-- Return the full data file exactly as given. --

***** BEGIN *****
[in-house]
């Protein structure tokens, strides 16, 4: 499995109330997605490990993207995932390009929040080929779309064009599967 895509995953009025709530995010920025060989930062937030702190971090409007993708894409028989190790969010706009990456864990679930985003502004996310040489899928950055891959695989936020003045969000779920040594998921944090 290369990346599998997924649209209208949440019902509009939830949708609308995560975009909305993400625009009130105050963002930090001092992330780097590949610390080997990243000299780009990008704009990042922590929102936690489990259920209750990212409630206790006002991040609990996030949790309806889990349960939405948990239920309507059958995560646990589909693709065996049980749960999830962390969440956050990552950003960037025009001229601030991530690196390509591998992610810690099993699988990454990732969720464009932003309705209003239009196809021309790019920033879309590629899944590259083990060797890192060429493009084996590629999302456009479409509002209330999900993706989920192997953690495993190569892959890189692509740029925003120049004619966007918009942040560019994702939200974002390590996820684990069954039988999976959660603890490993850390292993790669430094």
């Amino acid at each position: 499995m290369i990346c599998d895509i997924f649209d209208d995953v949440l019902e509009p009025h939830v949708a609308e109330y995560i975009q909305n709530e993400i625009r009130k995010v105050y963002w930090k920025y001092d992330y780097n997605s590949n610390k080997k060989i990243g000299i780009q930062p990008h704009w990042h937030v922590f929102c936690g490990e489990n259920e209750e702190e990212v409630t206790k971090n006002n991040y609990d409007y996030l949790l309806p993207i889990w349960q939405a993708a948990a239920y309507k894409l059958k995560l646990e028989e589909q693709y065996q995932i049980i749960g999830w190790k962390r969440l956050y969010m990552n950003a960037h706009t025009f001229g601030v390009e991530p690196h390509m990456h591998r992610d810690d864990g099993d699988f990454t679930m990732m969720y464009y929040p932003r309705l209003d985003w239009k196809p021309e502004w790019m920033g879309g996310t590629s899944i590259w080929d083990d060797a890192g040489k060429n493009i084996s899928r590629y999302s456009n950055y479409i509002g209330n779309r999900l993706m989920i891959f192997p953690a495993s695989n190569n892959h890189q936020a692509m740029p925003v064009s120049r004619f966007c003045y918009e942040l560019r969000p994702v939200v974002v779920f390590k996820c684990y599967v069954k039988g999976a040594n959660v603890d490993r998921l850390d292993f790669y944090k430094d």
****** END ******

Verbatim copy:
[in-house]
């Protein structure tokens, strides 16, 4: 499995109330997605490990993207995932390009929040080929779309064009599967 895509995953009025709530995010920025060989930062937030702190971090409007993708894409028989190790969010706009990456864990679930985003502004996310040489899928950055891959695989936020003045969000779920040594998921944090 290369990346599998997924649209209208949440019902509009939830949708609308995560975009909305993400625009009130105050963002930090001092992330780097590949610390080997990243000299780009990008704009990042922590929102936690489990259920209750990212409630206790006002991040609990996030949790309806889990349960939405948990239920309507059958995560646990589909693709065996049980749960999830962390969440956050990552950003960037025009001229601030991530690196390509591998992610810690099993699988990454990732969720464009932003309705209003239009196809021309790019920033879309590629899944590259083990060797890192060429493009084996590629999302456009479409509002209330999900993706989920192997953690495993190569892959890189692509740029925003120049004619966007918009942040560019994702939200974002390590996820684990069954039988999976959660603890490993850390292993790669430094």
């Amino acid at each position: 499995m290369i990346c599998d895509i997924f649209d209208d995953v949440l019902e509009p009025h939830v949708a609308e109330y995560i975009q909305n709530e993400i625009r009130k995010v105050y963002w930090k920025y001092d992330y780097n997605s590949n610390k080997k060989i990243g000299i780009q930062p990008h704009w990042h937030v922590f929102c936690g490990e489990n259920e209750e702190e990212v409630t206790k971090n006002n991040y609990d409007y996030l949790l309806p993207i889990w349960q939405a993708a948990a239920y309507k894409l059958k995560l646990e028989e589909q693709y065996q995932i049980i749960g999830w190790k962390r969440l956050y969010m990552n950003a960037h706009t025009f001229g601030v390009e991530p690196h390509m990456h591998r992610d810690d864990g099993d699988f990454t679930m990732m969720y464009y929040p932003r309705l209003d985003w239009k196809p021309e502004w790019m920033g879309g996310t590629s899944i590259w080929d083990d060797a890192g040489k060429n493009i084996s899928r590629y999302s456009n950055y479409i509002g209330n779309r999900l993706m989920i891959f192997p953690a495993s695989n190569n892959h890189q936020a692509m740029p925003v064009s120049r004619f966007c003045y918009e942040l560019r969000p994702v939200v974002v779920f390590k996820c684990y599967v069954k039988g999976a040594n959660v603890d490993r998921l850390d292993f790669y944090k430094d």